Nfld. & Labrador

She had an unexpected visitor — on her roof. And it was … a polar bear?! Yep, a polar bear

Bobbi Stevens says she was completely unaware of the polar bear sitting on the roof of her Northern Peninsula home Sunday evening. It was probably for the best.

St. Anthony sighting just the latest in string on Newfoundland's north coast and in Labrador this year

A polar bear climbed onto the roof of Bobbi Stevens's home in St. Anthony on Sunday evening. (Kenneth Keats/Facebook)

Bobbi Stevens of St. Anthony, N.L., says she was completely unaware of the polar bear sitting on the roof of her Northern Peninsula home Sunday evening.

It was probably for the best.

"My dog came and jumped on me and then took off running, so I thought there was somebody at the door," Stevens told CBC News on Monday. "I opened the top part of the door and looked out, and when I looked up on the bank above my steps this polar bear was looking me in the face."

Stevens said she got quite the scare from the bear, who climbed onto and off her roof using a tall snow bank, seen in security video from her neighbour's house. Stevens said she's thankful the bear didn't damage her roof.

"My roof's not that strong and I only have one door on this house.… One less nail and he might have come through," she said. "I'm just glad I didn't know he was there when he was there."

The incident is the latest in a number of recent polar bear sightings on the north coast of Newfoundland and in Labrador. Agnes McCarthy of Goose Cove, also on the Northern Peninsula, got a close look at two polar bears as they took a walk through her driveway — one of them checking out a neighbour's house and then returning.

WATCH: A polar bear jumps onto Bobbi Stevens's roof as it explores St. Anthony:

Polar bear climbs onto roof of Newfoundland home

1 month ago
Duration 0:53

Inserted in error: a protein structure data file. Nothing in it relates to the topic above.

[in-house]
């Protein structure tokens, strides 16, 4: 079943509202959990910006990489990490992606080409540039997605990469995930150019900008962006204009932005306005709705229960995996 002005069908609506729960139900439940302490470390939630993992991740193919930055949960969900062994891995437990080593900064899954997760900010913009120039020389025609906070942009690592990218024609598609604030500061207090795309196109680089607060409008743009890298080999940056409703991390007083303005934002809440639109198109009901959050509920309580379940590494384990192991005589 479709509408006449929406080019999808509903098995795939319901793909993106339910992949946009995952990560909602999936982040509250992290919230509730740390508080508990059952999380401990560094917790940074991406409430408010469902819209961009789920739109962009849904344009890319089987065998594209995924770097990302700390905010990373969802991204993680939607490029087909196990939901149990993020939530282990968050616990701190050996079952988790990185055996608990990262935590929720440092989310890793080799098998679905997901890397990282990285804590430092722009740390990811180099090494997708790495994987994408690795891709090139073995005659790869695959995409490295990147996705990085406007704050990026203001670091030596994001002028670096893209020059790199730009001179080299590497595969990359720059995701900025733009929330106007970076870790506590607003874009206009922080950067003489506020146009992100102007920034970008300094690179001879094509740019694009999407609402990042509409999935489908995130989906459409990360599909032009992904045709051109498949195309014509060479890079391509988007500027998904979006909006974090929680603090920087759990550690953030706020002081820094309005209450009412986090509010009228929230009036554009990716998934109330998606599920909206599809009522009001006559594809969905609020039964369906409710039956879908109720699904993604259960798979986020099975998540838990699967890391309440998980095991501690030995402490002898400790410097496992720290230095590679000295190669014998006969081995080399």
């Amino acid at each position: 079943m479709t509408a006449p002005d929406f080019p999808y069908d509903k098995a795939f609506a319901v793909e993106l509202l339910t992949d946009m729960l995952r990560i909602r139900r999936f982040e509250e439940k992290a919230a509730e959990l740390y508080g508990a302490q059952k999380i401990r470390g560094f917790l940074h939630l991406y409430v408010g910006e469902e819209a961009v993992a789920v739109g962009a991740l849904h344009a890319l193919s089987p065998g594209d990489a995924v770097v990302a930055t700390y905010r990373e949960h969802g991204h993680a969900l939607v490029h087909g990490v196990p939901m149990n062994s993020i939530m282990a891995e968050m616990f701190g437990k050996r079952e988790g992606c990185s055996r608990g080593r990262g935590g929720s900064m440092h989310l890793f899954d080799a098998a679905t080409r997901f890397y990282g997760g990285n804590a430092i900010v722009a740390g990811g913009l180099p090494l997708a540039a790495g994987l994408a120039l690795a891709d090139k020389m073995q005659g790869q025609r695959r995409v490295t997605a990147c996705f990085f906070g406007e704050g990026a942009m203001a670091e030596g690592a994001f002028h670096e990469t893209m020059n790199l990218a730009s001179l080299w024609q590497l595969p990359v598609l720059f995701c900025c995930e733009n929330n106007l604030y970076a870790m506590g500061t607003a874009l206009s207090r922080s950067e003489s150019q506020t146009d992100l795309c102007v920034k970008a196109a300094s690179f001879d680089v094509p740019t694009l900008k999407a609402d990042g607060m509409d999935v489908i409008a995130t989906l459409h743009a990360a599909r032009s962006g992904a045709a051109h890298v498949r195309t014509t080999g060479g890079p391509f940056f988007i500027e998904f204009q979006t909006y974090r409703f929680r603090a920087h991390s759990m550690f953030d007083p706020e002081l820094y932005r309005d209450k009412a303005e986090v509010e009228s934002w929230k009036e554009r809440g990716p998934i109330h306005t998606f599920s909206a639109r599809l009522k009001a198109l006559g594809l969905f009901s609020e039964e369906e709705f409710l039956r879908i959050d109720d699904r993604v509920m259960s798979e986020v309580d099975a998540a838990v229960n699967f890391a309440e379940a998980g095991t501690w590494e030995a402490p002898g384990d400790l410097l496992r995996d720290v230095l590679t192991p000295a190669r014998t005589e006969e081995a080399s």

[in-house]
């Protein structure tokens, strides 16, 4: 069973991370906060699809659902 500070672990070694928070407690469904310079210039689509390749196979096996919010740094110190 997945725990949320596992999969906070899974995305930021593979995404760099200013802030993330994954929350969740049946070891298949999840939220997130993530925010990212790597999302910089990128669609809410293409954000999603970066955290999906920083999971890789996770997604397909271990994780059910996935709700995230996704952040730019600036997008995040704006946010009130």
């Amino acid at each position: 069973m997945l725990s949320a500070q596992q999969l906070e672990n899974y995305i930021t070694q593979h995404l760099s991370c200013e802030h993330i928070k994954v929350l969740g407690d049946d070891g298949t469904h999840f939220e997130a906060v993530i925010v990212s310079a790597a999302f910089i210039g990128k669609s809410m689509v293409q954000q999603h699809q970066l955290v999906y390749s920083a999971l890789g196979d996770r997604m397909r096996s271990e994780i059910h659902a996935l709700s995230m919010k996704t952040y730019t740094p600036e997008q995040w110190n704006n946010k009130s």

A polar bear climbed onto the roof of Bobbi Stevens's home in St. Anthony on Sunday evening.

"He went across the road over to another house around there, then it came back again. I was out in the door with two pans," McCarthy said, laughing.

She said other residents on her street were working to move their bears out of the area, with one resident even shooting a gun into the air to scare the bears away. The RCMP are asking residents to keep their distance from the bears if they see one and call police or wildlife conservation officers.

McCarthy said polar bears show up in the area every year but she has never seen one approach a house in the way the two bears did.

"This year it seems like they're getting braver," she said. 

"I takes my patio table and jams it up against my outside door. I puts the chairs from the table all out in the porch, and my front door I puts a wheelchair there and locks it. I don't know what I'll do tonight — probably put the table, the chesterfield and the whole set up there."

Bears appearing in different places, says polar bear guard 

Jeffrey Keefe has been a polar bear guard in Black Tickle in southern Labrador for over two decades, working with the Canadian Rangers to keep an eye on polar bears when they come into town.

He said the bears find their way into the region as they travel on sea ice, often finding their way into communities through their own curiosity.

"This year we've had more here than we've had the past couple of years," he said. "The last few years we've had very few polar bears come through due to the ice conditions. But [this] year we're getting back up again. I think we've had 17, 18 or something come through."

Polar bears are often seen yearly in the community of Black Tickle in southern Labrador. (Submitted by Edwin Clark)

Keefe said he has no real fear of being attacked by a polar bear, as they can often be scared by the presence of humans. This year is slightly different, however, as bears are showing up in places they aren't usually seen.

"We've had polar bears actually in through the trails, in through the woods, because they're getting drove ashore in different areas," he said, adding that he believes the unusual sea ice patterns are being caused by climate change.

"We've had really rough seas all year, so you're getting the animals being drove in different areas than they normally would be going."

Read more from CBC Newfoundland and Labrador

With files from Patrick Butler


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